That’s quite a piece of legislation. Normally every major bill has winners and losers[.]
Then, a funny thing happened after we contacted Ryan’s office on the evening of Nov. 8 and asked how he could keep saying this. His language suddenly changed.
“When you take the thing all in its totality, what the analysis shows us, whether it’s analysis from JCT [Joint Committee on Taxation], from the Tax Foundation, or even TPC [Tax Policy Center], that the average households at every income level see a tax cut.”
— Ryan, remarks to reporters, Nov. 9
What’s going on here? AshLee Strong, Ryan’s spokeswoman, acknowledged he misspoke.
There’s obviously a big difference between “every single person” and “average taxpayer in all income levels.” Ryan, when he is speaking more precisely, is referring to distributional tables like this one produced by the Joint Committee on Taxation.
You will note that in 2019, every income category shows a decline in federal taxes. Now, for some income levels (such as $30,000 to $40,000), it shows an increase in later years. We’ll explain that in more detail below.
But claiming every taxpayer gets a tax cut is simply wrong. Let’s look at another distribution table, this time produced by the Tax Policy Center. It shows the winners and losers more clearly. In 2018, it shows 7 percent of taxpayers would have an average tax increase of more than $2,000. That’s at least 10 million people. (In fact, almost 30 percent of the top 0.1 percent would experience a tax increase.)
It gets even worse in 2027, when 25 percent of taxpayers would face a tax increase. That’s mainly because certain tax provisions for the middle class expire midway through the 10-year period covered by the tax cut. Strong said it was “bogus” to focus on that because Republicans are certain that these tax provisions would be extended. (Republicans are ending this tax cut to make the tax cut look less expensive and thus fit in the $1.5 trillion box created by the budget resolution.)
As Ryan put it to Rush Limbaugh: “It’s just a sunset in five years of some provisions that we never, ever intend to be removed. … The reason we did that is to conform with the budget rules so that we can make sure that this thing cannot be filibustered in the Senate.”
Well, there’s no guarantee the tax provisions will be extended, of course. A lot depends on the makeup of the Congress when the provisions expire in 2022.
The Pinocchio Test
[O]n at least three occasions over three days, Ryan spoke in sweeping terms that flatly stated every taxpayer would get a tax cut. That’s wrong and misleading, and ordinarily worthy of Four Pinocchios. Even if one assumes that all of the tax provisions remain in place — a big assumption — millions of Americans will still see a tax hike, even if the average person in their income range might receive a tax cut.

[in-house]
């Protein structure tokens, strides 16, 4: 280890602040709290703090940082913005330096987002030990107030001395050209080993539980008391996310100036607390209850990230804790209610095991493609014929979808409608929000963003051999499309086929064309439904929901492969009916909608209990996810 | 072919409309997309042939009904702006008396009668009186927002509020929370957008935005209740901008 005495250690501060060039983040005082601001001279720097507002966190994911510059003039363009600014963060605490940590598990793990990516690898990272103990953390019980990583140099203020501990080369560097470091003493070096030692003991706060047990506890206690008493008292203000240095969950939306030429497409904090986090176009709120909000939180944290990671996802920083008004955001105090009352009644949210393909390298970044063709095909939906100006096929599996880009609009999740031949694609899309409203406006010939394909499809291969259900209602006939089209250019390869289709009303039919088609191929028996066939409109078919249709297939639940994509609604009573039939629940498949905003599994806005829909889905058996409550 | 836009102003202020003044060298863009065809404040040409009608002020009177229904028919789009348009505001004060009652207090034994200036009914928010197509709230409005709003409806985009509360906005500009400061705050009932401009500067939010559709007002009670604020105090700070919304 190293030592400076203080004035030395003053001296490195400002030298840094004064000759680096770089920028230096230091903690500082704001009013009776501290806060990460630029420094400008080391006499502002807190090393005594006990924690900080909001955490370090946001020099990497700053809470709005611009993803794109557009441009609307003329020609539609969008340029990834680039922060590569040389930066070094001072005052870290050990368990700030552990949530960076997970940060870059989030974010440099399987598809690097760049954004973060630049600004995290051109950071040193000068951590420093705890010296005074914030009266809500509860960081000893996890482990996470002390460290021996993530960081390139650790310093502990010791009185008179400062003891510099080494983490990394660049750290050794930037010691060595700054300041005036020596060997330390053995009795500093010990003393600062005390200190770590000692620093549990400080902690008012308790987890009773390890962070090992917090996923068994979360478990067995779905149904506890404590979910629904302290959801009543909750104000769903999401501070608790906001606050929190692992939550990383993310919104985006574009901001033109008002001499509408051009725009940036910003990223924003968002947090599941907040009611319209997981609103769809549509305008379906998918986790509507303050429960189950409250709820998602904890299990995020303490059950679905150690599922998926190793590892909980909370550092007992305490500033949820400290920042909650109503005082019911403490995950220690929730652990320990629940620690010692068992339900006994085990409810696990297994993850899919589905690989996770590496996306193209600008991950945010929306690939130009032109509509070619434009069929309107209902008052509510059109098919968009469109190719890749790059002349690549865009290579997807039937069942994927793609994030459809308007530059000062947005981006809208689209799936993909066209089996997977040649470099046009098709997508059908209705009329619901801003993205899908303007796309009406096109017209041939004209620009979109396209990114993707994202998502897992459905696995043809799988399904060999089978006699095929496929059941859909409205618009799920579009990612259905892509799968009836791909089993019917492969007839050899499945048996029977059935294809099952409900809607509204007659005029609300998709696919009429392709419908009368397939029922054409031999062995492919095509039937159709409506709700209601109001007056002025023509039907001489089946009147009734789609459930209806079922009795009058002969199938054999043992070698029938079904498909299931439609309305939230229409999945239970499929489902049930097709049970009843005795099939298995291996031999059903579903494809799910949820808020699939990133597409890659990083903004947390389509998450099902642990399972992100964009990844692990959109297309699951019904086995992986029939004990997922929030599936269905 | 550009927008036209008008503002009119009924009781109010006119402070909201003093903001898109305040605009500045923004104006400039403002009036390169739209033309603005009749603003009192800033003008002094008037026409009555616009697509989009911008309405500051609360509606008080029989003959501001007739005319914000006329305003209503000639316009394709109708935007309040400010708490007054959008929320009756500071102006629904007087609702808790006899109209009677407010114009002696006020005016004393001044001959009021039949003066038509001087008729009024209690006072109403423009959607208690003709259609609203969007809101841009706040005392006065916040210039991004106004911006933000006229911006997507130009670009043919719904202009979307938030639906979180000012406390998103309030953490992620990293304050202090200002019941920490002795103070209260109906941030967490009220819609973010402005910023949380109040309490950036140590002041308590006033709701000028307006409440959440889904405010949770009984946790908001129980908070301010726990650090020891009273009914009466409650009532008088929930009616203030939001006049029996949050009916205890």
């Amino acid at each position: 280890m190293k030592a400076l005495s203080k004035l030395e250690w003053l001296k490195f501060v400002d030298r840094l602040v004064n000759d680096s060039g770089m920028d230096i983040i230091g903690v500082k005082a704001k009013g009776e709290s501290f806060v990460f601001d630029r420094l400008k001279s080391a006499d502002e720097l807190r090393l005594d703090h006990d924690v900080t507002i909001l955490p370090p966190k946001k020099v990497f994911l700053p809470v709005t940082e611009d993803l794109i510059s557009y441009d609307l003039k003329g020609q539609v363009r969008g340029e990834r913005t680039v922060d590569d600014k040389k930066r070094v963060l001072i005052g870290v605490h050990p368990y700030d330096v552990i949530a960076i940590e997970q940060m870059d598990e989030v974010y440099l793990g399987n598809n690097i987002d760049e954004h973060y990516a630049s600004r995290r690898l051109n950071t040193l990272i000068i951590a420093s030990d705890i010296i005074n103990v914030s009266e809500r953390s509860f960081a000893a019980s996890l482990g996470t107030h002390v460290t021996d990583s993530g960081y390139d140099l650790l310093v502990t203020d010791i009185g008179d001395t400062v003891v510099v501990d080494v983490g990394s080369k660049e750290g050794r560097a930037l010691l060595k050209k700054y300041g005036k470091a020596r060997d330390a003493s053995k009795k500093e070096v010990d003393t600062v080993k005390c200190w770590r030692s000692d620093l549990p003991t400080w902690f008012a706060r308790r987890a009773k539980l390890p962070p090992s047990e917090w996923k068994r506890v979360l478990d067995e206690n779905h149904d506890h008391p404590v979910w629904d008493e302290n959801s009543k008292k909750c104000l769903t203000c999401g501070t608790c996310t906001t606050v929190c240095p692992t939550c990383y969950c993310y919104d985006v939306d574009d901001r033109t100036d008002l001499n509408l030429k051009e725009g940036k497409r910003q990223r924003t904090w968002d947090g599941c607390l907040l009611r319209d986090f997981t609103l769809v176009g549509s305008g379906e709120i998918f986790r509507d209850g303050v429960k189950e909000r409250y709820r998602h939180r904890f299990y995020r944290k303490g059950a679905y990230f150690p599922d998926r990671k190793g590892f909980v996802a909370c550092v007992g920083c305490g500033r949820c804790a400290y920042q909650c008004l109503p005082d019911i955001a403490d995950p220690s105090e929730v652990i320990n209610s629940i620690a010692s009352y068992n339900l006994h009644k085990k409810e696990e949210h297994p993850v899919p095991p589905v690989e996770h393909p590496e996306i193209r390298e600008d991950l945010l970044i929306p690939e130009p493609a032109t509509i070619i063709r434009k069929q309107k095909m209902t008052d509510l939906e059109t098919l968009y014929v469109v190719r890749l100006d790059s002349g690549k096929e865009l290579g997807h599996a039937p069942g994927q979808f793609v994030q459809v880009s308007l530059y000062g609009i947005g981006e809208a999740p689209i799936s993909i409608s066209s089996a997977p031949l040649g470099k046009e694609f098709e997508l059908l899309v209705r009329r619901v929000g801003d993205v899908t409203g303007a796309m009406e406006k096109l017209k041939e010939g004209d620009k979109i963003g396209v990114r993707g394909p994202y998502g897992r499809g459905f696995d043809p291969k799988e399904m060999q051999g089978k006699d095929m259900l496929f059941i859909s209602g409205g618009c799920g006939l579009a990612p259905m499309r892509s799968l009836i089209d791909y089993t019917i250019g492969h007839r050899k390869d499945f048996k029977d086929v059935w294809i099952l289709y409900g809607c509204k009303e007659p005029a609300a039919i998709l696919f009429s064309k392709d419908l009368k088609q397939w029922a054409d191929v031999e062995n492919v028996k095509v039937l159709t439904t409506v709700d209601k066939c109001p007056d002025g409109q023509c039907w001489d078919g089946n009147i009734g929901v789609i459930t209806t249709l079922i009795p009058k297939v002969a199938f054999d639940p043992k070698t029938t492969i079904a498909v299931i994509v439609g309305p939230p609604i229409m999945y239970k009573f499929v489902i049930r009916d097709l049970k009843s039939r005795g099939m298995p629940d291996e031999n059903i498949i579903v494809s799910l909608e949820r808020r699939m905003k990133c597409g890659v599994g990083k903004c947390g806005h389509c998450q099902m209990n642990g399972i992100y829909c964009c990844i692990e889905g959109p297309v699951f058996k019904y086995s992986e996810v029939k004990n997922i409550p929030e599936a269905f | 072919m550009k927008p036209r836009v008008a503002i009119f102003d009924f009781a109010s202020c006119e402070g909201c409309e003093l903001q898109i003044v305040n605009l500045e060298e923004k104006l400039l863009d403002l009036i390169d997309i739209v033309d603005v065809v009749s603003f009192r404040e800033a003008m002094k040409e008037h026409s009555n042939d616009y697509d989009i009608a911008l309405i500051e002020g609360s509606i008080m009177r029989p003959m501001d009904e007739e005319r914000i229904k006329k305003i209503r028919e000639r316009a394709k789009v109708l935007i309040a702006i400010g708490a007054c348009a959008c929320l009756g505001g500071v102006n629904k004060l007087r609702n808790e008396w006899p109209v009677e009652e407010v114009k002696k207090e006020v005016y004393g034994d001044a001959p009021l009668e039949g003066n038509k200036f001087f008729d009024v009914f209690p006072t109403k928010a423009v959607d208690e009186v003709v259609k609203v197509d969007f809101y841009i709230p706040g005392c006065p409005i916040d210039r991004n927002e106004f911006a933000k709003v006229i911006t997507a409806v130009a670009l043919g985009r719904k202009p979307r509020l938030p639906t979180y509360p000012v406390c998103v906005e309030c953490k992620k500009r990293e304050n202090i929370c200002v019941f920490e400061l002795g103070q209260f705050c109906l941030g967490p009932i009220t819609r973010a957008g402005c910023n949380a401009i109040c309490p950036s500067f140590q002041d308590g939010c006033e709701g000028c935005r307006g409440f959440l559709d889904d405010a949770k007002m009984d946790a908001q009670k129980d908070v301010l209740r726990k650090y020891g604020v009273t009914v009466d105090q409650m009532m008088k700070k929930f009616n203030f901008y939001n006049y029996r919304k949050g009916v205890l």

In the case of married families with children — whom Republicans are assiduously wooing as beneficiaries of their plan — about 40 percent are estimated to receive tax hikes by 2027, even if the provisions are retained. That would be a nasty surprise for folks who had heard Ryan’s less-precise spin.
The Hill continues:
The bill now heads to the House floor, where GOP lawmakers are optimistic that it will pass without much difficulty.
Most of the GOP lawmakers who have come out against the bill so far are from blue states that would be hurt by the bill’s treatment of the state and local tax deduction. The bill would repeal the deduction for state and local income taxes while capping the property tax deduction at $10,000.
However, other GOP lawmakers from New York, New Jersey and California are expected to vote “yes” — including Rep. Tom MacArthur (R-N.J.), who voted against the budget over state and local tax deduction concerns.
Rep. Walter Jones (R-N.C.), who often bucks GOP leadership, has also said he’ll vote against the bill because it adds to the deficit.
And it is possible that as a floor vote approaches, more GOP lawmakers could come out against the measure over concerns with various provisions.
House Republicans are expected to make additional changes to the bill before it is brought to the floor but are not expected to allow amendments on the floor.
Complicating matters is that Senate Republicans on Thursday released a tax bill that has significant differences with the House bill. Senate Tax Plan Diverges From House Version, Highlighting Political Pressures:
Senate Republicans outlined their vision on Thursday for overhauling the tax code, proposing a one-year delay in President Trump’s top priority of cutting the corporate tax rate while reinstating some prized tax breaks used by middle-class families.